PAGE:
Arimathea
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Philosophy
All wisdom begins in wonder, and this delight kindles a desire for truth that leads us on a quest for the really real -- the source of being itself. Hence, the philosophical impulse, albeit often manifested in atheistic and irreverent stumblings in the dark of human ignorance, begins and ultimately ends in theology -- communicating and communing with our origin and goal. We men are rational animals who seek to know. We are agents of truth who want correct answers to questions that we must ask. From the noblest objects of contemplation to the seemingly insignificant everyday trivialities of life, we attempt to unravel perplexing knots. Limited, blind, and distracted, we nevertheless struggle for wisdom. This is our lot, and it is also our glory.
Tuesday, June 30, A.D. 2009
Burnham’s Liberalism Test: Questions 13-18

(This is a continuation of my posts on Jame Burnham’s liberalism test from A.D. 1964. You may access the related posts at the bottom of this entry.)

13. Wealthy nations, like the United States, have a duty to aid the less privileged portions of mankind.

My friend Andrew pointed out to me that people often confuse individual and institutional morality. I do not have a firm opinion on this matter, though I am sure that our notions and principles of morality apply first and foremost to the individual. It seems to me that a “people” can be moral if the bulk of its individuals are moral. However, I suspect that we speak metaphorically when we apply the name “moral” to anything besides an individual rational agent. Similarly, I do not think that moral notions such as “duty” apply to institutions without several qualifications.

Certainly, there are appropriate ends for corporate human endeavors. A baseball team has a set of ends, and we might say that the team qua team has certain ends and perhaps even duties, such as to win, to follow the rules, and to adhere to good sportsmanship. We expect such from the ball players and from the team collectively. Yet, it is important to remember that the team qua team consists of individual men who make it to be what it is. A team is not simply the sum of its individual players, but the causal power that makes a team a team resides in those players and in their relations to each other. Joint human endeavors are not wholes like machines or puzzles that render their parts meaningful. As man is a social animal, there may be something like that principle that operates at the human level, too, but it is not the same. I am no individualist, but there is something complete and ineffable about the individual human being who cannot be justly reduced to a cog in a greater machine.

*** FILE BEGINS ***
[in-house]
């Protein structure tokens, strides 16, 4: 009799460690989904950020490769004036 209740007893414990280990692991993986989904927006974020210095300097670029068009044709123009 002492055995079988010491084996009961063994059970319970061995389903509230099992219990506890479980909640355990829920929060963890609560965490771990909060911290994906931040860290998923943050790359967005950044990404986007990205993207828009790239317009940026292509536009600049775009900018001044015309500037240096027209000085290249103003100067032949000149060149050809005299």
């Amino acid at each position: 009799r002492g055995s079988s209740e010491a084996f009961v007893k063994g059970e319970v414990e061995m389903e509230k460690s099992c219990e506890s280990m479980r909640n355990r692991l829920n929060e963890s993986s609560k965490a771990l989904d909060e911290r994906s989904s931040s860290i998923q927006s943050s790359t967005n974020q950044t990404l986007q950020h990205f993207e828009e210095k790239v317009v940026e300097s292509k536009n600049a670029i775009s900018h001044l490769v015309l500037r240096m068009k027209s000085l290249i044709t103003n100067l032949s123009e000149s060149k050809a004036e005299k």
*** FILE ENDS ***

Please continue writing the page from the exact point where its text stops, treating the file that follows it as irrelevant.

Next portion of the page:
As such, I am wary to attribute moral duties to anything besides moral agents, such as men. Nations as corporate bodies may have duties—ends that are determined by their reason to be—but such duties differ from those of an individual person. I think, therefore, that states exist for the commonwealth of their members, not the commonwealth of everyone else. Thus, the United States of America have no charitable duty toward other states or to the members of other states. The gospel teaches us that, as men, we ought to help the poor, but there is no divine injunction for states.

The reason for this should be clear. When individual men practice charity, they reap a reward in the development of their characters. They emulate God’s giving example and become greater men. No such process occurs for an institution. Moral virtue is something cultivated by human beings, not corporate bodies.

14. Colonialism and imperialism are wrong.

I have a somewhat amoral—perhaps even Darwinian—approach to international affairs. I wonder if the national striving for more power, more land, and more people is simply the collective version of a man who strives for a better station for himself and for his family in his own society. As a conservationist, it saddens me to see the disruption of stable societies and cultures. However, when I consider human history, such eruptions are often creative destruction. The Roman legions upended traditional ways of life around Europe, Asia, and Africa, and, yet, such disruptions in tradition led to marvelous new cultures and civilizations. A part of me would like permanent, everlasting polities and peoples, but I recognize that life evolves, and such a process involves decay as it does generation.

That said, I hold that some developments are better and that some are worse. As such, certain colonial and imperial ventures are better and some are worse. I think that the Hellenistic and Roman expansions were overall positive developments in the ancient world. I think that the Mohammedan conquest, while it did produce some remarkable cultural mixing and civilizational jewels, was generally a negative historical process.

Of course, when Leftists speak of colonialism and imperialism, they do not mean those developments as human realities throughout history; they simply concern themselves with the West’s rise to global supremacy in the modern period. We cannot really expect such foggy thinkers to say what they mean. Anyway, as a development, I think that we see mixed results, and history continues to unfold. I think that the spread of superior Western ways has been positive, but it occurred at the time of—and was facilitated by—severe confusion in the Western world. The modern system that allowed for economic and martial superiority also poisoned the cultures of Europe, and Western expansion has spread such a virus around the world.